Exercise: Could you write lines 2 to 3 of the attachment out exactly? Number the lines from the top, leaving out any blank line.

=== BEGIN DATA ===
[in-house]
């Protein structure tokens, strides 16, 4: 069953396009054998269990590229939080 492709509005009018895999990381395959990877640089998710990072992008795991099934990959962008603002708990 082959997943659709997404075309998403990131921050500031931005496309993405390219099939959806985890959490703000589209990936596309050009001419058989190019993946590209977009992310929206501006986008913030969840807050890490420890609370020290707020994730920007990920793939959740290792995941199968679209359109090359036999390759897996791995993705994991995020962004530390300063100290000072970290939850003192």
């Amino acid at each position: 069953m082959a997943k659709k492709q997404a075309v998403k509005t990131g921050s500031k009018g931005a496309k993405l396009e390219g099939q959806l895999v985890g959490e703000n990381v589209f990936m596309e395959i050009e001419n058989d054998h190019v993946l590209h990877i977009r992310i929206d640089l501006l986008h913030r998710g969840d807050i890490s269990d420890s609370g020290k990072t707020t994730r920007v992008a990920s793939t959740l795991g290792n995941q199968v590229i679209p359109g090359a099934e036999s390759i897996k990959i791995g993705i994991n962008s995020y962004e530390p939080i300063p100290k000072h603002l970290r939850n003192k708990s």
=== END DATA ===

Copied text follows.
């Protein structure tokens, strides 16, 4: 069953396009054998269990590229939080 492709509005009018895999990381395959990877640089998710990072992008795991099934990959962008603002708990 082959997943659709997404075309998403990131921050500031931005496309993405390219099939959806985890959490703000589209990936596309050009001419058989190019993946590209977009992310929206501006986008913030969840807050890490420890609370020290707020994730920007990920793939959740290792995941199968679209359109090359036999390759897996791995993705994991995020962004530390300063100290000072970290939850003192």
């Amino acid at each position: 069953m082959a997943k659709k492709q997404a075309v998403k509005t990131g921050s500031k009018g931005a496309k993405l396009e390219g099939q959806l895999v985890g959490e703000n990381v589209f990936m596309e395959i050009e001419n058989d054998h190019v993946l590209h990877i977009r992310i929206d640089l501006l986008h913030r998710g969840d807050i890490s269990d420890s609370g020290k990072t707020t994730r920007v992008a990920s793939t959740l795991g290792n995941q199968v590229i679209p359109g090359a099934e036999s390759i897996k990959i791995g993705i994991n962008s995020y962004e530390p939080i300063p100290k000072h603002l970290r939850n003192k708990s």